Updated: Jan 20
January 8, 2022
Christians can tell that they are no longer living in a Christian age in many parts of the world. They don't need statistics to prove it. It's something you feel -- and you feel it long before you can put words to exactly what's going on. This series about putting words to the feeling, with a little help from philosopher Charles Taylor.
What is a Secular Age?
Taylor offers three different meanings of the word "secular":
Secular(1) is the "original" definition of the Middle Ages (and even today), where the Roman Catholic Church divided up the clergy between "religious" and "secular" vocations. A religious clergy is one who has taken vows, like a monk, while secular clergy are those that live in cities, like a parish priest.
Secular(2) comes from the Enlightenment and often referred to places devoted toward a common good and not toward God, such as "secular schools." This is the most common meaning of the word.
Secular(3) is more nuanced and a better description of where we are today. Taylor defines it as "a move from a society where belief in God is unchallenged and indeed, unproblematic, to one in which it is understood to be one option among others, and frequently not the easiest to embrace.”
The implications of living in a secular(3) world is that we are all secular. If Christians adopt the secular(2) definition, they will see the religious landscape as a conflict between believers and "secular people." Or it's a battle between science and faith. But this perspective overlooks the reality that we are all influenced by this secular age.
On the one hand, our view of the world is far less religiously enchanted than Christians, say, in the Middle Ages. Unlike Luther, Christians generally don't assume God is behind a thunderstorm. Christians in the Middle Ages saw the church, personal liberty, and the realm of politics as concerns of the church. Today, Christians see politics as separate from the church. Perhaps the greatest sign of Christian secularization is that we have gone from believing the existence of God is obvious to accepting that God's existence is in need of "proving" to most people and that this isn't easy to do.
James K. A. Smith wrote:
“Even as faith endures in our secular age, believing doesn’t come easy. Faith is fraught; confession is haunted by an inescapable sense of its contestability. We don’t believe instead of doubting; we believe while doubting. We’re all Thomas now.”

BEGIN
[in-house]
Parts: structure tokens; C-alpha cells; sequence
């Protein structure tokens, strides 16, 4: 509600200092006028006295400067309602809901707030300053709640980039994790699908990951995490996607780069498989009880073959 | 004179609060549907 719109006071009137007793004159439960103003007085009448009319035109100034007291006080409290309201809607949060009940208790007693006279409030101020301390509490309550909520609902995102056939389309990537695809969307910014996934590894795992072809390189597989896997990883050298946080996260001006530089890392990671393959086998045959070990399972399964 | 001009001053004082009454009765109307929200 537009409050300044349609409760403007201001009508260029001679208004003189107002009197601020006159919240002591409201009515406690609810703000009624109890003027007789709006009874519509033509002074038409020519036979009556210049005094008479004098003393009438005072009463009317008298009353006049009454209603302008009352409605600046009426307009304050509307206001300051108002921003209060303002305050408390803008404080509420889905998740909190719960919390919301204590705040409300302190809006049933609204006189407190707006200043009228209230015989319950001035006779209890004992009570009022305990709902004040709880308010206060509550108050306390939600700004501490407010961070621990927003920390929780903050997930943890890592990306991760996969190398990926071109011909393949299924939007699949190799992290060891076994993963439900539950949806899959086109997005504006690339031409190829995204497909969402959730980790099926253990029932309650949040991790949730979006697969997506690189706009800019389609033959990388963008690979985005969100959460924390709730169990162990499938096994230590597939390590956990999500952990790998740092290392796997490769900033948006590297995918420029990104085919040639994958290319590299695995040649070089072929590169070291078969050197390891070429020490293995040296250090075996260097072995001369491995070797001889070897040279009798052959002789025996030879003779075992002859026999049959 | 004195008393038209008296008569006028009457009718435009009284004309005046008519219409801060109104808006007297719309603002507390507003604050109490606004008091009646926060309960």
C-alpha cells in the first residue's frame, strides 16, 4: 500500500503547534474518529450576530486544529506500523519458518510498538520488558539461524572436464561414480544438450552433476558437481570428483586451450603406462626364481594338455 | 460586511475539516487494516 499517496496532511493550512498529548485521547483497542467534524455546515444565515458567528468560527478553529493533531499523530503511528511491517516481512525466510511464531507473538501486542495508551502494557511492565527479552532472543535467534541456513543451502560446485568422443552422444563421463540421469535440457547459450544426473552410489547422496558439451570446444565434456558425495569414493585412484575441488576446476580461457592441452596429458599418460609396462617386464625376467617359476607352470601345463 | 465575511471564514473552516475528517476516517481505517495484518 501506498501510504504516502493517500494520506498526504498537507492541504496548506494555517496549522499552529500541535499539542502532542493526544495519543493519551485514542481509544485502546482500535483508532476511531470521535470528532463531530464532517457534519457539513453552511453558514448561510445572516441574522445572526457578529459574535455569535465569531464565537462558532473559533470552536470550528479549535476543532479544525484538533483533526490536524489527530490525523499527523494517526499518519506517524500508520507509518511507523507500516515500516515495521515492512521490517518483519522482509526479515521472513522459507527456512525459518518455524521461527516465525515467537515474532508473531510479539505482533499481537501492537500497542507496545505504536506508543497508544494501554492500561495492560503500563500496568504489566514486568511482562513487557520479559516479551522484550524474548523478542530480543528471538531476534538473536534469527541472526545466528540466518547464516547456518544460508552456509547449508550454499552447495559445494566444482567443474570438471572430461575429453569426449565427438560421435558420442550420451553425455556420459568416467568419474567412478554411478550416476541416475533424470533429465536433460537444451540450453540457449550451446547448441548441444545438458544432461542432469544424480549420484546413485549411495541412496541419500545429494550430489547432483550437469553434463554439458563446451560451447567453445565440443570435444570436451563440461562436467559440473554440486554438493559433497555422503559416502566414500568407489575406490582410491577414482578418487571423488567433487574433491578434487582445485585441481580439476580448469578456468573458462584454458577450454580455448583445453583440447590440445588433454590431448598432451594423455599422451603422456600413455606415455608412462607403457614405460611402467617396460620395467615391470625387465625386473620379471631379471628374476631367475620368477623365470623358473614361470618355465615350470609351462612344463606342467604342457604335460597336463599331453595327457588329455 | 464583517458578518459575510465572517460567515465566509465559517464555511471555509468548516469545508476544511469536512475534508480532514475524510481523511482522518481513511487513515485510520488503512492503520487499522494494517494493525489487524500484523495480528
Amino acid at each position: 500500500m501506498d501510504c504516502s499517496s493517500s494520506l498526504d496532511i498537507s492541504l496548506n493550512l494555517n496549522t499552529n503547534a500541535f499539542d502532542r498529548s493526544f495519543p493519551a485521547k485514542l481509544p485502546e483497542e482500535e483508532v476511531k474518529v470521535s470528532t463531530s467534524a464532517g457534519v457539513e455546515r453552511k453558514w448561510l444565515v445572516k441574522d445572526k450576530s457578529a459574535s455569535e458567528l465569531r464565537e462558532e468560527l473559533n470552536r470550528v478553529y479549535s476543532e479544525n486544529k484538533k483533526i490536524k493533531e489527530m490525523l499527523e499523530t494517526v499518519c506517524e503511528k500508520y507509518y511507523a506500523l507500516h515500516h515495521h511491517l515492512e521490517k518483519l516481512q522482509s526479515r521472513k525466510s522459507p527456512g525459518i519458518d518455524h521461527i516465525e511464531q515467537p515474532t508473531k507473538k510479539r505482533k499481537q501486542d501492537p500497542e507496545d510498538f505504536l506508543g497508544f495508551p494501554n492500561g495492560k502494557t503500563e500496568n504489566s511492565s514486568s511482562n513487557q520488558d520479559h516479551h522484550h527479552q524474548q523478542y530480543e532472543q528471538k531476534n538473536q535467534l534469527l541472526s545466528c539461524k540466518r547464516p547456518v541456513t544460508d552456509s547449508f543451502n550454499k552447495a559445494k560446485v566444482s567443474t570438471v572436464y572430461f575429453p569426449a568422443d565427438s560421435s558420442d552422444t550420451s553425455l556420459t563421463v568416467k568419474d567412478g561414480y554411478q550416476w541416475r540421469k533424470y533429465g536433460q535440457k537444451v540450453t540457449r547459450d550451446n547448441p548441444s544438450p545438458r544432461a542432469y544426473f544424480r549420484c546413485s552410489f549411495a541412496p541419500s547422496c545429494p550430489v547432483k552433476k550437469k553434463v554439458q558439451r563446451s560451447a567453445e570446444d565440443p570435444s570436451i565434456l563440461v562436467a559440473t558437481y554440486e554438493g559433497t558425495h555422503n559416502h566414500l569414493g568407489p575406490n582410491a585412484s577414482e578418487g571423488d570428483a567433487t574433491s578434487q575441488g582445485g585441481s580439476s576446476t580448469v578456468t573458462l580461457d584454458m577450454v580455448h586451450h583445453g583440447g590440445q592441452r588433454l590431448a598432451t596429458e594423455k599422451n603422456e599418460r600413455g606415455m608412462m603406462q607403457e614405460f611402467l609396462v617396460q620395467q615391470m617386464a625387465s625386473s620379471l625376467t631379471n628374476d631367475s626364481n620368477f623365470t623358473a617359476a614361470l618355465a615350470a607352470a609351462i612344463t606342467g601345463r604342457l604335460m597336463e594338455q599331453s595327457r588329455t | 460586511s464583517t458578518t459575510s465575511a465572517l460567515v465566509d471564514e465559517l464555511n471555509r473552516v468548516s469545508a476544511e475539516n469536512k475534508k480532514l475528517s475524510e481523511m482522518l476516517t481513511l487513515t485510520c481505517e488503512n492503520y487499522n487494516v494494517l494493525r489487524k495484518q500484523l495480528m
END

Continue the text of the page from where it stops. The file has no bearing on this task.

We all stand with the man who approached Jesus and confessed: "Lord, I believe; help my unbelief." In secular(2), this would be impossible. You cannot believe and "unbelieve" at the same time. But in a secular(3) world -- the world reflected by this man in the gospel -- you absolutely can believe and struggle with unbelief at the same time.
We are All Cross-Pressured
Taylor goes on to note that we are all -- believers and unbelievers alike -- "cross pressured."
Believers, obviously, feel the pressure of secularism. But so do unbelievers. They are, in Taylor's word, "haunted" by God in this secular age. The agnostic Julian Barnes exemplified this when he wrote: “I don’t believe in God, but I miss Him.”
If Christendom describes the age where Christianity dominated culture, then Christendom has fallen. Christians are processing their loss in a variety of ways (much like they had to process the fall of Rome in 410 A.D.). Some Christians get angry and lash out against a godless world for abandoning the faith. Other Christians feel that Christianity has failed in some way and might walk away from the faith. It's important that Christians do an emotional inventory to explore their own feelings about how their world has changed. The sense of loss can be just as real as losing a loved one.
We need not despair. The secular age is an opportunity for Christians to learn more about God and devote themselves more fervently to prayer. When the cultural consensus was that God existence, discussion centered over how best to obey him. Should I be a Baptist or an Adventist? Which church has the truth? Christians spent years of their lives studying these questions.
Secularism forces us to take about 50 steps back and to ask ourselves questions like: How do I know God exists? Why do I think he is loving? How do I handle uncertainty? What assumptions am I making? Basically, we need to get back to the basics; things we just assumed were true in centuries past and therefore put comparatively little thought into. This is a chance to grab our Bibles and start over: to answer the basic questions about God and to get on our knees because, perhaps for the first time for many Christians, they finally are desperate enough to pray.
It's when Christians are truly desperate for God that the Holy Spirit can do his best work in us.
Stay tuned as Pastor Matthew delivers part 2, Subtraction Stories, on January 16.